ISANS Welcome Ambassador Program: Spreading Love Across Communities

ISANS’ Welcome Ambassador Training Program is a long-standing staple of our Equity, Diversity, and Inclusion programming. Over time, as the immigration landscape has changed and evolved in Nova Scotia and across the world, our Welcome Ambassador Training Program has also changed to meet new needs.

This Q&A, answered by our Welcome Ambassador Program facilitator, will give insight into what our Welcome Ambassador Training is, who it is for, and how it has changed to create more well-rounded Welcome Ambassadors.

Q: What is the Welcome Ambassador Training Program?

A: The Welcome Ambassador Training Program is specifically designed to assist communities in becoming more welcoming, diverse, and inclusive for all people who live, work, learn, and play in Nova Scotia, especially [for] refugees and immigrant newcomers. The training program is delivered through an experiential learning process in a participatory format and can be done online or face-to-face.

Q: How does the Welcome Ambassador Training Program work?

A: The Welcome Ambassador workshop is a 12-hour session spread across four weeks of three-hour sessions per week. This allows the participants to have an opportunity to reflect on key concepts delivered in each module. The modules are as follows:

  • Module1: Community Building &  Understanding the Newcomer experience​
  • Module 2: Cultural Humility and Trauma-Informed Approach (first-voice guest speaker)​
  • Module 3: Power & Privilege​
  • Module 4: Communication & Action Plans​

The workshops can also be tailored to specific groups as a two-day professional development opportunity. The facilitator will work with your team to generate personalized, applicable competencies to make your workplace or organization more welcoming and inclusive.

Q: What is the history of the Welcome Ambassador Training Program at ISANS?

A: The Welcome Ambassador Training is funded by Nova Scotia Immigration and Population Growth (NSIPG) and was first designed to respond to the 2016 Syrian refugee surge to support and promote community readiness to welcome refugees who come to their communities.

Q: What updates have been made to the program?

A: Over the years, the shift of the program has been broadened to cover all newcomers and not only refugees. The training modules have also been improved to include a trauma-informed approach to help with developing cultural humility. Lastly, the concept of intersectionality has been further expanded for an increased understanding of power and privilege.

Q: Who is the Welcome Ambassador Training Program for?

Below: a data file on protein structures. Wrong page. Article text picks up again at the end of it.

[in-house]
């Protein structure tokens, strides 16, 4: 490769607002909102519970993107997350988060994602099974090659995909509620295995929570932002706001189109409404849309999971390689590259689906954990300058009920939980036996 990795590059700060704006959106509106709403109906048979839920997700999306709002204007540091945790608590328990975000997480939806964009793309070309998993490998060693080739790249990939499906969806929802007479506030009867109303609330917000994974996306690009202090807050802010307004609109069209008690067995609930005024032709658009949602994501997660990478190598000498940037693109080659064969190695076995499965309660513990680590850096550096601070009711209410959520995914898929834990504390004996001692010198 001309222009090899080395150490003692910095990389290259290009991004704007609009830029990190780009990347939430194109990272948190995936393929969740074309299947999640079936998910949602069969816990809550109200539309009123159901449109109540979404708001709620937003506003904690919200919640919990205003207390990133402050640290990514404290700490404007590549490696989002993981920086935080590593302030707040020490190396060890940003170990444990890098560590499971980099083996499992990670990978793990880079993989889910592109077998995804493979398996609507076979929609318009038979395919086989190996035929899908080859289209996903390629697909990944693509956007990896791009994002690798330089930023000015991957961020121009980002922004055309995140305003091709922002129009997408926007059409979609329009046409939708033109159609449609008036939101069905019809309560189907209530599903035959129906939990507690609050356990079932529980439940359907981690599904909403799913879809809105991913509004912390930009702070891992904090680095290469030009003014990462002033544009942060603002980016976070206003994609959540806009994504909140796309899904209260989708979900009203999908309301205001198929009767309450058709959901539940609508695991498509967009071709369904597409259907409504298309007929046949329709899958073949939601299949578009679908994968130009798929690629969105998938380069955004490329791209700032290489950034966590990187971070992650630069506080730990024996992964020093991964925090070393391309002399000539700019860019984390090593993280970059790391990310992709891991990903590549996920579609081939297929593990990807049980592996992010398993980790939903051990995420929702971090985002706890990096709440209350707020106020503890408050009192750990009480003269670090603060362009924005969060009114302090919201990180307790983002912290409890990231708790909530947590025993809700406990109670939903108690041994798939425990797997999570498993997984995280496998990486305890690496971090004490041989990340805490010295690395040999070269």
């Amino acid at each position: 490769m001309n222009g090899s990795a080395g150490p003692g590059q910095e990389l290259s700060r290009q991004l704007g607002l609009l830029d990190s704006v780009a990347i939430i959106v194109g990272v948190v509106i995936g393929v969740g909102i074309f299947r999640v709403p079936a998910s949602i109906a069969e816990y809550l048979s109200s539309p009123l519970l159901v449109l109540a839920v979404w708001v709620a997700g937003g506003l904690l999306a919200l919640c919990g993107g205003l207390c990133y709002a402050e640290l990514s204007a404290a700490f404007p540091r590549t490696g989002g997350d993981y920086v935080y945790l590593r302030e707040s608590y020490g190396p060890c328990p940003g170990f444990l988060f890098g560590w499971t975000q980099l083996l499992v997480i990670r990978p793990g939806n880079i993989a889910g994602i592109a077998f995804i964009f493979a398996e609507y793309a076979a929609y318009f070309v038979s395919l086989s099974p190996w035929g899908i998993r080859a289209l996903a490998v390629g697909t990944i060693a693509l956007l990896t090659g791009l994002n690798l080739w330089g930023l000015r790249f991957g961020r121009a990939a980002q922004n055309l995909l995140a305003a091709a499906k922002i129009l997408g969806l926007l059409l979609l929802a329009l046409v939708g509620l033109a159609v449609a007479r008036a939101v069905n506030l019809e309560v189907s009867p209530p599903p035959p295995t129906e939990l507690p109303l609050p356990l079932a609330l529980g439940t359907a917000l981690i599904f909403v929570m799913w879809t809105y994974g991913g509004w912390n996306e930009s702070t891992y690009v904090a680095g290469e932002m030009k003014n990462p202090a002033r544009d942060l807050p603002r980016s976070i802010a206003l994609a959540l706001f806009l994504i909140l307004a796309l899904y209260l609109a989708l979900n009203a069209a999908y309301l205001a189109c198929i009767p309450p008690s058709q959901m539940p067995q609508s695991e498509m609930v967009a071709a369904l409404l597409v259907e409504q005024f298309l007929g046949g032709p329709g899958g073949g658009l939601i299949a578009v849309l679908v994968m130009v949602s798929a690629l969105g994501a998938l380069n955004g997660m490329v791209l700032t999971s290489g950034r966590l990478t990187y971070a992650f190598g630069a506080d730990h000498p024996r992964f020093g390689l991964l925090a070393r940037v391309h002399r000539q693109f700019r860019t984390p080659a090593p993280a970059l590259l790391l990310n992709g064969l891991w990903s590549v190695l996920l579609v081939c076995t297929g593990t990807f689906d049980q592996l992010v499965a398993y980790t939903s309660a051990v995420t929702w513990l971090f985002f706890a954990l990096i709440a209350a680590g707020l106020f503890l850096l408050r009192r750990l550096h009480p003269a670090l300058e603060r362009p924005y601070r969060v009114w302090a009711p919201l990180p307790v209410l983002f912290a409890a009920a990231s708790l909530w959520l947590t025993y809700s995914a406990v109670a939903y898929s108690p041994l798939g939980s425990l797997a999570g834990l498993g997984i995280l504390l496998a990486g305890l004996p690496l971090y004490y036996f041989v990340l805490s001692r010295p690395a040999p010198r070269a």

A: The Welcome Ambassador Training Program is designed for volunteers, service providers, private refugee sponsorship groups, government employees, business groups, and or anyone interested in building their skills and knowledge to support more inclusive, diverse and welcoming communities for the newcomers in our workplaces and communities.

Q: How does the Welcome Ambassador Training Program help local communities and workplaces become more inclusive?

A: Who better to talk about Welcome Ambassador Training than Welcome Ambassadors themselves who have passed through the program?

Many participants of this program have reported in a focus group discussion that they take pride in being Welcome Ambassadors! In the words of a past participant of Welcome Ambassador training, “I volunteered in the committee that organized a multicultural event in Digby on October 21, 2023 […] as a result of this training, I am now volunteering in my local community to welcome newcomers” (A Welcome Ambassador from Annapolis Community Health Center). 

Another Welcome Ambassador had this to say in response to a question about their experience participating in the program and how the training has changed how they welcome newcomers: “The training was great! It was nice to be able to hear others’ stories and experiences. It definitely makes me stop and think about how others might feel in various situations,” […] “I try to research how things are in their country to better understand the changes they will encounter being in Nova Scotia. I also try to find others in our community who are of the same background.” 

One way Welcome Ambassadors help local communities and workplaces become more inclusive is through organized events, which range from talking to friends, family, and colleagues to organizing multicultural events in their communities in partnership with local organizations. These engagements produce a ripple effect that spreads love across the communities. Welcome Ambassadors commit to undertaking at least one community event after the training as a way of putting into practice what they have gained from the training.

To contact ISANS about the Welcome Ambassador Training Program, please email Oge Chukwudozie at

Leave a Comment